Road Legal 2017 Porsche 911 RSR Rendered as Mid-Engined Special We'll Never Get

Road Legal 2017 Porsche 911 RSR Render 9 photos
Photo: Khyzyl Saleem/Facebook
2017 Porsche 911 RSR2017 Porsche 911 RSR2017 Porsche 911 RSR2017 Porsche 911 RSR2017 Porsche 911 RSR2017 Porsche 911 RSR2017 Porsche 911 RSR2017 Porsche 911 RSR
The 2017 911 RSR has brought quite a twist in Porsche Neunelfer history, with the racecar switching to a mid-engined configuration. Sure, those outside the Zuffenhausen realm might thing that switching the position of the flat-six and the gearbox isn't that much of a revolution, but anybody whose even remotely interested in 911s knows that's not true.
As such, we're extremely surprised it took the world wide web months to come up with a rendering that portrays a road legal incarnation of the mid-engined 911.

Murdered out treatment aside, the main changes brought by this pixel manipulation have seen that massive rear wing being removed, while the competition wheels were swapped with HRE rollers.

And we have to admit we got the giggles when thinking about that click-it removable rear apron being able to solve one's potential fender bender issues on the spot.

Truth be told, the render, which comes from Khyzyl Saleem, a young British artist whose work we've shown you on multiple occasions, strikes quite a chord. Forbidden fruit, anybody?

For one thing, the closest we're expecting Porsche to get to a mid-engined 911 wearing license plates is the introduction of the next-gen Neunelfer.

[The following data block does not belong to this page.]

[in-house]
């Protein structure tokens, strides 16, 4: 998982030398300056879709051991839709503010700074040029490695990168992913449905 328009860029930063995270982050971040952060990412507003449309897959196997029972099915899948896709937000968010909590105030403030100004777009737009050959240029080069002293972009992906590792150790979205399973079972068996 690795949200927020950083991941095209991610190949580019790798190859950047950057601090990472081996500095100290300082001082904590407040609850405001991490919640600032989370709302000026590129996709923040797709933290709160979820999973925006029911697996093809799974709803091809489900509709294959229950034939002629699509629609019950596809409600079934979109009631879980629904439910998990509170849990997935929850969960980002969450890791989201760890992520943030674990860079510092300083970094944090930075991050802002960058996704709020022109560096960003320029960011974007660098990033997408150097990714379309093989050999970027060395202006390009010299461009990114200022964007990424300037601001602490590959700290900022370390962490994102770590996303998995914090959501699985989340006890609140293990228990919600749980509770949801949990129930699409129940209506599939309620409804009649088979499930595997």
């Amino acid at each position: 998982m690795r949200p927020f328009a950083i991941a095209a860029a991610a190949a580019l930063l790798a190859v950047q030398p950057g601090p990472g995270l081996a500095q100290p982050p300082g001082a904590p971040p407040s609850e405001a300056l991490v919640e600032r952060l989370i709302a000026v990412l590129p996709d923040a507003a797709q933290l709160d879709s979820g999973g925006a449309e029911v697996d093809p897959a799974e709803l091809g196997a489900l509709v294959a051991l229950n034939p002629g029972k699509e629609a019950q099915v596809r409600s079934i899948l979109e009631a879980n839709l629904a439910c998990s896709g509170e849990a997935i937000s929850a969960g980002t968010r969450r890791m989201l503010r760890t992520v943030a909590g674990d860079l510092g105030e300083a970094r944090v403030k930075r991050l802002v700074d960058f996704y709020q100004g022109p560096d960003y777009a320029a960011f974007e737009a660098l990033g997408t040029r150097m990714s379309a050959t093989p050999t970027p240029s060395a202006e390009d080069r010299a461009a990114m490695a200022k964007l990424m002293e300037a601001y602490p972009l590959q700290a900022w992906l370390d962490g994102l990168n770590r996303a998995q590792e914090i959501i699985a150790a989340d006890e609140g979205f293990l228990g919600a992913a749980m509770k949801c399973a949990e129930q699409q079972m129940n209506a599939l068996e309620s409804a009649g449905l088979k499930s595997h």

As we explained when bringing you a series of 992-gen Neunelfer spy material, the generation change will bring the engine one or two inches closer to the center of the car, as it has happened with the 997-to-991 switch. Nevertheless, this won't involve the removal of the rear seats, not will it imply the engine losing its aft-of-the-rear-axle position. Oh, and by the way, we'll remind you that the Turbo incarnation of the 992 has also been spied, albeit in test mule form.

So, since the 718 Cayman is only a few options away from costing half the price of a base 911, those of you looking for a mid-engine Zuffenhausen sportscar could always go down this path.
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About the author: Andrei Tutu
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In his quest to bring you the most impressive automotive creations, Andrei relies on learning as a superpower. There's quite a bit of room in the garage that is this aficionado's heart, so factory-condition classics and widebody contraptions with turbos poking through the hood can peacefully coexist.
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